A.    Combining Prior Art References

A rejection under 35 U.S.C. 103 would be appropriate if a designer of ordinary skill would have been motivated to modify a primary reference by deleting features thereof or by interchanging with or adding features from pertinent secondary references. In order for secondary references to be considered, there must be some suggestion in the prior art to modify the basic design with features from the secondary references. See In re Borden, 90 F.3d 1570, 1572, 39 USPQ2d 1524, 1526 (Fed. Cir. 1996). The long-standing test for properly combining references has been "...whether they are so related that the appearance of certain ornamental features in one would suggest the application of those features to the other." See In re Glavas, 230 F.2d 447, 450, 109 USPQ 50, 52 (CCPA 1956).

The prohibition against destroying the function of the design is inherent in the logic behind combining references to render a claimed invention obvious under 35 U.S.C. 103(a). If the proposed combination of the references so alters the primary reference that its broad function can no longer be carried out, the combination of the prior art would not have been obvious to a designer of ordinary skill in the art. It is permissible to modify the primary reference to the extent that the specific function of the article may be affected while the broad function is not affected. For example, a primary reference to a cabinet design claimed as airtight could be modified to no longer be airtight so long as its function as a cabinet would not be impaired.

1.    Analogous Art

When a modification to a primary reference involves a change in configuration, both the primary and secondary references must be from analogous arts. See In re Glavas, 230 F.2d 447, 109 USPQ 50 (CCPA 1956).

Analogous art can be more broadly interpreted when applied to a claim that is directed to a design with a portion simulating a well known or naturally occurring object or person. The simulative nature of that portion of the design is prima facie evidence that art which simulates that portion would be within the level of ordinary skill under 35 U.S.C. 103.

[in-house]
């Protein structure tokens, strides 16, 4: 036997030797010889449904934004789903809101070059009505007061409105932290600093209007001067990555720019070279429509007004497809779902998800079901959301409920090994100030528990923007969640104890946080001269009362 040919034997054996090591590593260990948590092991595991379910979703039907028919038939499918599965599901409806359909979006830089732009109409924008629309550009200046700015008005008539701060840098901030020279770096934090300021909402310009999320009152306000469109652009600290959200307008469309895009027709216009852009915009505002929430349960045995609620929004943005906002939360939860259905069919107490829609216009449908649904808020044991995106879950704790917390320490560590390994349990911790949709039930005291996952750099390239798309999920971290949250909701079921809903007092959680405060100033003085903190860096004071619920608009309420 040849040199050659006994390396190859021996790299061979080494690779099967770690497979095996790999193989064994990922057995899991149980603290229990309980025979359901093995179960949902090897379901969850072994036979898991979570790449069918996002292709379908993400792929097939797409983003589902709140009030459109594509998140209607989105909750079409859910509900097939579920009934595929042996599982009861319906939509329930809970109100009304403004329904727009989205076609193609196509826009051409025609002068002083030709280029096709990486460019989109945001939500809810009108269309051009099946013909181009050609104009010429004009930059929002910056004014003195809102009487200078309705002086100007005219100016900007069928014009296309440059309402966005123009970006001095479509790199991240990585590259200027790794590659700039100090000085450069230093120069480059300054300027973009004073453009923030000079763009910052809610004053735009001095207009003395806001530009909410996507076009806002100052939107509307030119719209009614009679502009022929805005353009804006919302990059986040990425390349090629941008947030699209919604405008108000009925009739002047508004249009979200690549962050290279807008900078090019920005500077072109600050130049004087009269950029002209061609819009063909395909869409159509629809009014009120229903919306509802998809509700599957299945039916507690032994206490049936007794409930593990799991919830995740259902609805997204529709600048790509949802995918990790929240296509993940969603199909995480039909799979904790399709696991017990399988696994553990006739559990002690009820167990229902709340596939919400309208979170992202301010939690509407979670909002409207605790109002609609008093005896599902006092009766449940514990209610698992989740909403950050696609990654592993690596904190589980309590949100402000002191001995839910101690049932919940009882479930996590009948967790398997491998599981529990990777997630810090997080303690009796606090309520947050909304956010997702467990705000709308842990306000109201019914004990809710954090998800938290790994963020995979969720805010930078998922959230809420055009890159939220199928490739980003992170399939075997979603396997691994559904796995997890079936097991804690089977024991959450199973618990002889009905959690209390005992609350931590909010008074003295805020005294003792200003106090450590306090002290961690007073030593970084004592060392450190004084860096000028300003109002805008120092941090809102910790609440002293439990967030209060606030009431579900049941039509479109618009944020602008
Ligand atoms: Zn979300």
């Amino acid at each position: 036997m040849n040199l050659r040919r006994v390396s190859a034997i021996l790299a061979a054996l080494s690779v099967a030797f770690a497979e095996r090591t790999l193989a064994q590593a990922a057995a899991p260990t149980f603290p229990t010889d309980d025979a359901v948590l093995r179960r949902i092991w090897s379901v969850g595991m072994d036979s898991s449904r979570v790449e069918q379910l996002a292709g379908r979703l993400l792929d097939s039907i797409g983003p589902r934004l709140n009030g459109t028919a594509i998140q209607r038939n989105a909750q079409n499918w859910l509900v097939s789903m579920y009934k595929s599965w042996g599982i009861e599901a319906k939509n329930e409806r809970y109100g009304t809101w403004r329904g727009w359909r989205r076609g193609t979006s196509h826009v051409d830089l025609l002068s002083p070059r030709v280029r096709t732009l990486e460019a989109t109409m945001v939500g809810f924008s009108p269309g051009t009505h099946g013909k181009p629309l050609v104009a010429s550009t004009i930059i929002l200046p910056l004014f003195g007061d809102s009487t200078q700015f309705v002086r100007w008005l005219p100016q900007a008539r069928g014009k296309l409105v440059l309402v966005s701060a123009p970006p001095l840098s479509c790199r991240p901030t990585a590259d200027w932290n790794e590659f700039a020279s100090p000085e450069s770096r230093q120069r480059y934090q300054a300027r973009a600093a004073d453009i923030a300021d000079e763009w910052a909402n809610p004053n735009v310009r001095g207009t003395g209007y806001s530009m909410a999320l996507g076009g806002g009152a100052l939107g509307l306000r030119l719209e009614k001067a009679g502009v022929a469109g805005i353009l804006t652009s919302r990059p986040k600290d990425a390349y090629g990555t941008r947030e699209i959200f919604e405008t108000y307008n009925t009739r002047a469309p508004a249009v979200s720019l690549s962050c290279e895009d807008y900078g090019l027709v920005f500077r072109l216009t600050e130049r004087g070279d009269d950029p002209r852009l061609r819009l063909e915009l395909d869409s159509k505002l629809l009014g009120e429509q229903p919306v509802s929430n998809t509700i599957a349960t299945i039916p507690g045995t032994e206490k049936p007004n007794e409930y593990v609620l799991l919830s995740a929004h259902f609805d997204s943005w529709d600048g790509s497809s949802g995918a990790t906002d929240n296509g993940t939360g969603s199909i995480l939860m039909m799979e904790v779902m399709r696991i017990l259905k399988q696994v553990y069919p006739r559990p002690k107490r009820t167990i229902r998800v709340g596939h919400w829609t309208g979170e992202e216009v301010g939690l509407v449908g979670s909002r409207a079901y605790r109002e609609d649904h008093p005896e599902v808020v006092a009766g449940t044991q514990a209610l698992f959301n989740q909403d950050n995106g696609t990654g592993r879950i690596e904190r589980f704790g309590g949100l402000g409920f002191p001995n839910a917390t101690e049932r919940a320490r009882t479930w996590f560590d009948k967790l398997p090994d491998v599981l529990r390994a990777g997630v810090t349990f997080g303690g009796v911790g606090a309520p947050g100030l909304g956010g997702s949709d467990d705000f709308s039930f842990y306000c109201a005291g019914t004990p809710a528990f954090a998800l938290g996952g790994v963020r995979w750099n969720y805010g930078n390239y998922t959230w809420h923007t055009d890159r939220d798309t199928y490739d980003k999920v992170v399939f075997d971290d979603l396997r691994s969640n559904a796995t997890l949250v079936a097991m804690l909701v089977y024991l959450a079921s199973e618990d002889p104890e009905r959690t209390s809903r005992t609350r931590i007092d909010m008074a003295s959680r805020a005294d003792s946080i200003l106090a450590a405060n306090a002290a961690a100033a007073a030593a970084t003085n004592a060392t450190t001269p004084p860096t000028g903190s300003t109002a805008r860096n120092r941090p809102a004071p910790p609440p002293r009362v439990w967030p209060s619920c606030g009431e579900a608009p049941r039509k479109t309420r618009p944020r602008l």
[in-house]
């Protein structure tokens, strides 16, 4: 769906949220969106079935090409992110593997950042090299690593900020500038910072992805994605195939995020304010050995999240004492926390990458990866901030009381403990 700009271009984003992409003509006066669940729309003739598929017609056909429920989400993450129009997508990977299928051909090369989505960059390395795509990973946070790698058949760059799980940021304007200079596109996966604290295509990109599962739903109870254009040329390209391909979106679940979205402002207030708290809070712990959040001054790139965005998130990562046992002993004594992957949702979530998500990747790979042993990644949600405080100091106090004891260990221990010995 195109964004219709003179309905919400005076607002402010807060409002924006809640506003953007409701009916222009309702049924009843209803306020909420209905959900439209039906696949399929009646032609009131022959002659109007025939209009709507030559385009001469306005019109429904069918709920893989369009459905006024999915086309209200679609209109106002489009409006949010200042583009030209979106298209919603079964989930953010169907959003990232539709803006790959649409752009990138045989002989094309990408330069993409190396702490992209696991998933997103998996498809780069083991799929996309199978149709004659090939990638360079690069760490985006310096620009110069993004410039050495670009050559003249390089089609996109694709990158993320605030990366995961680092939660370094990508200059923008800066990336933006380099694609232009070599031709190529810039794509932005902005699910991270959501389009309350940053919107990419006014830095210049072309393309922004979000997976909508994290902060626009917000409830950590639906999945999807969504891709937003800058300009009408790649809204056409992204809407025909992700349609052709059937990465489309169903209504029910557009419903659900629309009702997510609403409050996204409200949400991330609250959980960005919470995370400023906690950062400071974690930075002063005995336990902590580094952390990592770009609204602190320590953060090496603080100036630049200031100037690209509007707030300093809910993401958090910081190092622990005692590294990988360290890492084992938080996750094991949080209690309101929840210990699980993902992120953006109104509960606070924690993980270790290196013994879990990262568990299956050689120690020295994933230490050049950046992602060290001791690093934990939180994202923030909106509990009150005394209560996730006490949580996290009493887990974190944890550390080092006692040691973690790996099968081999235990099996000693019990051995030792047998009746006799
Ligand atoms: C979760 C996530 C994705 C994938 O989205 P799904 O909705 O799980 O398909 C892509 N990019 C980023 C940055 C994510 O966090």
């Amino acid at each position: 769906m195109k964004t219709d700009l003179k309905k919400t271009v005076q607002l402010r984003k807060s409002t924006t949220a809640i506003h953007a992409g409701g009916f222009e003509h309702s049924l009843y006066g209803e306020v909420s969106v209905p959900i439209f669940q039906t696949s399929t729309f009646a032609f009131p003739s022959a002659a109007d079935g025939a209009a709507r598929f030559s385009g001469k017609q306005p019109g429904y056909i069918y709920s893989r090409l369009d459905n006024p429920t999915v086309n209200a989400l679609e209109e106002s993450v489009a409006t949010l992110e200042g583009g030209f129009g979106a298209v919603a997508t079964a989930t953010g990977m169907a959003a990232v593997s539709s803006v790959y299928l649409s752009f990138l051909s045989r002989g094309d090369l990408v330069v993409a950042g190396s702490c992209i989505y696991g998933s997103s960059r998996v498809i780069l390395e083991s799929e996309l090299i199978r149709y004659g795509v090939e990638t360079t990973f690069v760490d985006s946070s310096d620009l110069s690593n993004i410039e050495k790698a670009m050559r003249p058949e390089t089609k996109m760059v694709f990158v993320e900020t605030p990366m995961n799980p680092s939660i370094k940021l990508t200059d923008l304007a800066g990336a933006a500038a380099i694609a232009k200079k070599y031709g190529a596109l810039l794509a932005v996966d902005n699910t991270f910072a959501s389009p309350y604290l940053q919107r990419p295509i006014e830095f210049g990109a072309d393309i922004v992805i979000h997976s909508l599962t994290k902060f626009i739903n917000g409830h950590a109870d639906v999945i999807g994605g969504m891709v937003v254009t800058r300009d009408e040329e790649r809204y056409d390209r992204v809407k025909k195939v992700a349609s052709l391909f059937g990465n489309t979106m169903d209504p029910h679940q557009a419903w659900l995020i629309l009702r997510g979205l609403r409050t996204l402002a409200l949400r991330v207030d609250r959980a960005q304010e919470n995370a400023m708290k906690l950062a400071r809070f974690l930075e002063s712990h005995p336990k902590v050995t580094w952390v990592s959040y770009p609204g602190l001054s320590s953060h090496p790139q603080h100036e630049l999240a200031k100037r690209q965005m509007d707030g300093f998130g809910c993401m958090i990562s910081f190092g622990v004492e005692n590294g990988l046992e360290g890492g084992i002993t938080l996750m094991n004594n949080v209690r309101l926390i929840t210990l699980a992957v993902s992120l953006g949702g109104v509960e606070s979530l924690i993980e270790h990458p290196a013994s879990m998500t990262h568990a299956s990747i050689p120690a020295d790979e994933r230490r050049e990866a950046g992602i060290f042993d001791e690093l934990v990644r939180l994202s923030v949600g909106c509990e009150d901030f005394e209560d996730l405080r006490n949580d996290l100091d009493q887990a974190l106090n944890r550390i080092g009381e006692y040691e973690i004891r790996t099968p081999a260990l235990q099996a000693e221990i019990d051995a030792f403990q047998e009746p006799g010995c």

2.    Nonanalogous Art

When modifying the surface of a primary reference so as to provide it with an attractive appearance, it is immaterial whether the secondary reference is analogous art, since the modification does not involve a change in configuration or structure and would not have destroyed the characteristics (appearance and function) of the primary reference. See In re Glavas, 230 F.2d 447, 109 USPQ 50 (CCPA 1956).

III.    REBUTTAL OF THE PRIMA FACIE CASE

Once a prima facie case of obviousness has been established, the burden shifts to the applicant to rebut it, if possible, with objective evidence of nonobviousness. Examples of secondary considerations are commercial success, expert testimony and copying of the design by others. Any objective evidence of nonobviousness or rebuttal evidence submitted by applicant, including affidavits or declarations under 37 CFR 1.132, must be considered by examiners in determining patentability under 35 U.S.C. 103.

When evidence of commercial success is submitted, examiners must evaluate it to determine whether there is objective evidence of success, and whether the success can be attributed to the ornamental design. See Litton System, Inc. v. Whirlpool Corp., 728 F.2d 1423, 221 USPQ 97 (Fed. Cir. 1984); In re Nalbandian, 661 F.2d 1214, 211 USPQ 782 (CCPA 1981). An affidavit or declaration under 37 CFR 1.132 has minimal evidentiary value on the issue of commercial success if there is no nexus or connection between the sales of the article in which the design is embodied and the ornamental features of the design. See Avia Group Int’l Inc. v. L.A. Gear, 853 F.2d 1557, 7 USPQ2d 1548 (Fed. Cir. 1988).

Submission of expert testimony must establish the professional credentials of the person signing the affidavit or declaration, and should not express an opinion on the ultimate legal issue of obviousness since this conclusion is one of law. See Avia Group Int’l Inc. v. L.A. Gear, 853 F.2d 1557, 7 USPQ2d 1548 (Fed. Cir. 1988); Panduit Corp. v. Dennison Mfg. Co., 774 F.2d 1082, 227 USPQ 337 (Fed. Cir. 1985).